Accounting for the Count: COVID and the Vote

Journal of Political Risk, Vol. 8, No. 11, November 2020

By S.C.M. Paine, U.S. Naval War College

President Donald J. Trump, joined by Vice President Mike Pence and members of the White House Coronavirus Task Force, announces a national emergency to further battle the Coronavirus outbreak, at a news conference Friday, March 13, 2020, in the Rose Garden of the White House. (Official White House Photo by Tia Dufour)

Republicans argue that the presidential vote numbers are so close that they should be reconfirmed. Yet the much reviled Hilary Clinton conceded with even closer margins and with less secure voting machines. These are the wrong numbers to track.

In contrast, the numbers are not close concerning American deaths on Donald Trump’s watch. He is scheduled to lose more Americans in a single calendar year than all American deaths in World War II. Very shortly we may be losing each day, the number of Americans we lost on 9/11. China is a threat, but it is not killing hundreds of thousands of Americans. Trump’s incompetence is.

As a China specialist, it was obvious that there was an ongoing epidemiological disaster in Wuhan by late December or early January, when we should have shut down all travel to and from China, called on our allies to do likewise, invoked emergency measures to produce protective gear, and educated Americans about the rationale for the restrictions to come. One would think that the U.S. consulate in Wuhan provided information at least a month earlier unless it was asleep at the switch. Imagine the difference if we had shut our borders in November and put the full-court press on virus containment. Hundreds of thousands of Americans might have survived 2020. Yet Bob Woodward has Trump on record minimizing the problem in April. Continue reading

China Celebrates The Anniversary Of Its “Victory” In The Korean War

Journal of Political Risk, Vol. 8, No. 11, November 2020

By William R. Hawkins

Korean War. Units of the Korean People’s Army and the Chinese People’s Volunteers celebrating their joint defeat of an attack by US forces. 1953. (Photo by: Sovfoto/Universal Images Group via Getty Images)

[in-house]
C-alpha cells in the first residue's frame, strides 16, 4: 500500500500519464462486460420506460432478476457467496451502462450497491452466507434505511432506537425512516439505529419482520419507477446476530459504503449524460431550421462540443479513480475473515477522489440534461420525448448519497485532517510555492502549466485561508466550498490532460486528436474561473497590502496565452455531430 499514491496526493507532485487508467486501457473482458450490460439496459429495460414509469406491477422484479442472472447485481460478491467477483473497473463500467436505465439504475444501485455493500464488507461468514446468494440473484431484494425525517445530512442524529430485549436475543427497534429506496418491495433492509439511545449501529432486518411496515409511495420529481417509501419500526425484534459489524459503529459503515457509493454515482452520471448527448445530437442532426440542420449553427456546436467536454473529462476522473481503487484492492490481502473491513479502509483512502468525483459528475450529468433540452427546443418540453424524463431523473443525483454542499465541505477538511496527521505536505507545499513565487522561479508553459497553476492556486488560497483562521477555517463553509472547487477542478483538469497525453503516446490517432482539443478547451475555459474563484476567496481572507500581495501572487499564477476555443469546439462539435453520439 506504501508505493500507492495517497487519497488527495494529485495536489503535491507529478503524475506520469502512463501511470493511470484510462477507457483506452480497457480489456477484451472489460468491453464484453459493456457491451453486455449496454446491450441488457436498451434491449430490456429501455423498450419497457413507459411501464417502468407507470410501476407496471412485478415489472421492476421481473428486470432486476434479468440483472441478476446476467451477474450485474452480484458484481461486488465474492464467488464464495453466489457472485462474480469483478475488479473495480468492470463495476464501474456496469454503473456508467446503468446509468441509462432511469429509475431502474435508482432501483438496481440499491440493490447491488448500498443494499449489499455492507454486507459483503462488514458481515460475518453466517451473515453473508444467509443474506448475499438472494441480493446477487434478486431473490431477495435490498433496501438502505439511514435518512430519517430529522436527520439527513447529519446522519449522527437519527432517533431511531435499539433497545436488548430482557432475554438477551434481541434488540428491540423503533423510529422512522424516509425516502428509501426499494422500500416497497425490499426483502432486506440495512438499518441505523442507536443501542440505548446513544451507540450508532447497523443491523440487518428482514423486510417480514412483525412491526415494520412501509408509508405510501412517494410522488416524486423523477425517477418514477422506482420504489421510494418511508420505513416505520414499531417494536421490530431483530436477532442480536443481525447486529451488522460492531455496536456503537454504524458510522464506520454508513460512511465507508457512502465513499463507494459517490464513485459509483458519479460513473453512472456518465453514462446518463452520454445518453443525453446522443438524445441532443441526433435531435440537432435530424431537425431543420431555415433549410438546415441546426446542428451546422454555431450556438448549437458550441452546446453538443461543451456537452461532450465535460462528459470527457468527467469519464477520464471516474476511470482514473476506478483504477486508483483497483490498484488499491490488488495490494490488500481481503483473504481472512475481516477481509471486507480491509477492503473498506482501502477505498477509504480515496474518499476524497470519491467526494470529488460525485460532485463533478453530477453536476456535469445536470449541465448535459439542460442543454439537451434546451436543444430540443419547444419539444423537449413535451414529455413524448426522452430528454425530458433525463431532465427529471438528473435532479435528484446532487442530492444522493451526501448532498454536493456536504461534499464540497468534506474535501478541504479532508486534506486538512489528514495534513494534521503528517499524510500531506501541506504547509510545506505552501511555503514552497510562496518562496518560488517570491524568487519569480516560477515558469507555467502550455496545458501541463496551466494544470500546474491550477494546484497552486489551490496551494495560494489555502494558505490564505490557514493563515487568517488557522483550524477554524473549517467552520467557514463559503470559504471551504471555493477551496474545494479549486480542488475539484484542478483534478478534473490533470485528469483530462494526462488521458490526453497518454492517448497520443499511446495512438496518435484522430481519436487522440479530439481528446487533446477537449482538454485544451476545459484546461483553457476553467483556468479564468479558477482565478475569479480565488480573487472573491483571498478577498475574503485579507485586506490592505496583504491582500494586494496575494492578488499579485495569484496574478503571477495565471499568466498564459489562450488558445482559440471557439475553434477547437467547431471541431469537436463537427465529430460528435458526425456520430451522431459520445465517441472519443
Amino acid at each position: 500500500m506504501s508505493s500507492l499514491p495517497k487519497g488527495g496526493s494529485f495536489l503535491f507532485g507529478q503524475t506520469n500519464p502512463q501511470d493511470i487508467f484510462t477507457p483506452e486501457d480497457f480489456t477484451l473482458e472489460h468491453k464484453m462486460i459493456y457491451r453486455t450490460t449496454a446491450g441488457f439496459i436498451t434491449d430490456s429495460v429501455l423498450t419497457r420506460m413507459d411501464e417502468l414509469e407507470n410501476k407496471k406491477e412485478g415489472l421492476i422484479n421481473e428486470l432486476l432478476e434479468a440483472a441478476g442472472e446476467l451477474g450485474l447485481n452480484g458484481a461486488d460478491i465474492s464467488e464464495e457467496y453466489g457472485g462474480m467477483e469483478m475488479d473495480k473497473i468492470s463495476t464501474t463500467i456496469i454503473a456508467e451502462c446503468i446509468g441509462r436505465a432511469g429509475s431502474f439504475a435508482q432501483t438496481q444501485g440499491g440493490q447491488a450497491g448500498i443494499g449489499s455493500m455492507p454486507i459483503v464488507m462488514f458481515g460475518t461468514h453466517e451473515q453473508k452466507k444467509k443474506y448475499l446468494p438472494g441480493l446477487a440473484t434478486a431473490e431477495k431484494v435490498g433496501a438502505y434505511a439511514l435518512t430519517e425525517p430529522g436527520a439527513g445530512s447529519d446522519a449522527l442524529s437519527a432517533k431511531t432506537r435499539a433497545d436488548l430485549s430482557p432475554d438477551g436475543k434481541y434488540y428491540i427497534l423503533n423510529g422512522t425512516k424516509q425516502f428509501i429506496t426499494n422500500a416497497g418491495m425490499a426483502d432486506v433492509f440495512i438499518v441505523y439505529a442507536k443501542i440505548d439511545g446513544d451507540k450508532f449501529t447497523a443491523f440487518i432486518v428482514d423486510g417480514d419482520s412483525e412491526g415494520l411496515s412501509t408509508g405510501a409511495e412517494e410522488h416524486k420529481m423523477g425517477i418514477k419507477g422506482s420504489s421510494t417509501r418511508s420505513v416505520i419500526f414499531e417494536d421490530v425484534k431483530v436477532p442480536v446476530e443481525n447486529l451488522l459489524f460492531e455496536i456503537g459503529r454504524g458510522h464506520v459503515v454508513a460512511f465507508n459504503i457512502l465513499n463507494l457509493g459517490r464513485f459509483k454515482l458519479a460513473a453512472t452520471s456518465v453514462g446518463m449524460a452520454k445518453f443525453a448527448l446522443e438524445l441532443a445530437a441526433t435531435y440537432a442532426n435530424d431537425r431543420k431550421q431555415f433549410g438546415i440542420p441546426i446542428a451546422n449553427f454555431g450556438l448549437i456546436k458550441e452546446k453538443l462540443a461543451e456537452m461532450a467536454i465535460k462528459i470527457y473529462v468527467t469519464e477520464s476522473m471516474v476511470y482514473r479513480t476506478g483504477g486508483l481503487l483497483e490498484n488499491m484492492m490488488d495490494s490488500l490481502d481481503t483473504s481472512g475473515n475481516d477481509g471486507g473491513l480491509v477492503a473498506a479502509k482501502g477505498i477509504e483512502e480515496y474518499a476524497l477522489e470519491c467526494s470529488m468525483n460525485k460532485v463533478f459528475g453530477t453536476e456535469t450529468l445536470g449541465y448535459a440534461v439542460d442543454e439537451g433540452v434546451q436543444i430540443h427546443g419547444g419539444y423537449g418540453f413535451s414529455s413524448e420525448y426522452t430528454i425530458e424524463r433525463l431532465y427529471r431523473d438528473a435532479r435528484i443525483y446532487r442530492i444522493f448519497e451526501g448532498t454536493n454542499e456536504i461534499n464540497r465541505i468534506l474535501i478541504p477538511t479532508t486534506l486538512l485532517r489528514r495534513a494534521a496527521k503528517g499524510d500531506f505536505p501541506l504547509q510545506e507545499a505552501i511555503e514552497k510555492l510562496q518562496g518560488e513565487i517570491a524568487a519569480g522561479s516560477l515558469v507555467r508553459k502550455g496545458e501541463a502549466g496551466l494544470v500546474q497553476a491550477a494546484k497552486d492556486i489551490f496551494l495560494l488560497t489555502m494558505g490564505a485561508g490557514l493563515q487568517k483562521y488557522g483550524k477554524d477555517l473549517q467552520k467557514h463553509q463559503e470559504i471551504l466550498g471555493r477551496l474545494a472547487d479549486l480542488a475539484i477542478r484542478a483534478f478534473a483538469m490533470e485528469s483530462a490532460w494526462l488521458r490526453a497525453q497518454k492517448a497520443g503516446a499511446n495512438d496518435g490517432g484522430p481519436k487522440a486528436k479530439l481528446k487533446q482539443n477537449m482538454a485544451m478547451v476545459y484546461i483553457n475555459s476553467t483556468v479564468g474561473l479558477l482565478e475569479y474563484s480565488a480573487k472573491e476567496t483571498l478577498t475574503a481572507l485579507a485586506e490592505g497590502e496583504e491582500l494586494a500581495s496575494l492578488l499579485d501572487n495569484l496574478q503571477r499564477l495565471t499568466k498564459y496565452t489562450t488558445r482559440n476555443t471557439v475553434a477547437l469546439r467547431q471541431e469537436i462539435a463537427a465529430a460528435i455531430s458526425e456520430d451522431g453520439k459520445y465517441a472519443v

On October 23, Chinese President Xi Jinping delivered a speech at a major gathering in Beijing to commemorate the 70th anniversary of the Chinese People’s Volunteers (CPV) entering the Democratic People’s Republic of Korea (DPRK) in 1950. He claimed the purpose of military intervention was to help North Korea resist U.S. aggression. The speech is representative of the kind of propaganda Beijing creates to send messages to audiences both at home and abroad at a time of rising tensions across the Indo-Pacific.

Xi’s speech is not the only event staged to celebrate China’s role in the Korean War. Wang Huning, a member of the Standing Committee of the Political Bureau of the CPC Central Committee, delivered a speech at the opening ceremony of a new exhibit dedicated to the war on October 19. According to state media, Wang’s history ran as follows. On October 19, 1950, as requested by the DPRK, CPV forces crossed the Yalu River to aid the DPRK’s fight in the “War to Resist U.S. Aggression and Aid Korea” (Beijing’s official name for the conflict). The war lasted until a truce was signed in 1953. A total of 2.9 million CPV soldiers entered the battlefield, and 197,653 died. New films and books are also being released pushing the theme that China was acting to defend Korea from an American invasion, motivated only by a desire to regain peace and stability. Continue reading

China’s Rise and the Weaponization of Soft and Hard Power: How the U.S., Japan, India and Australia are Responding

Journal of Political Risk, Vol. 8, No. 9, September 2020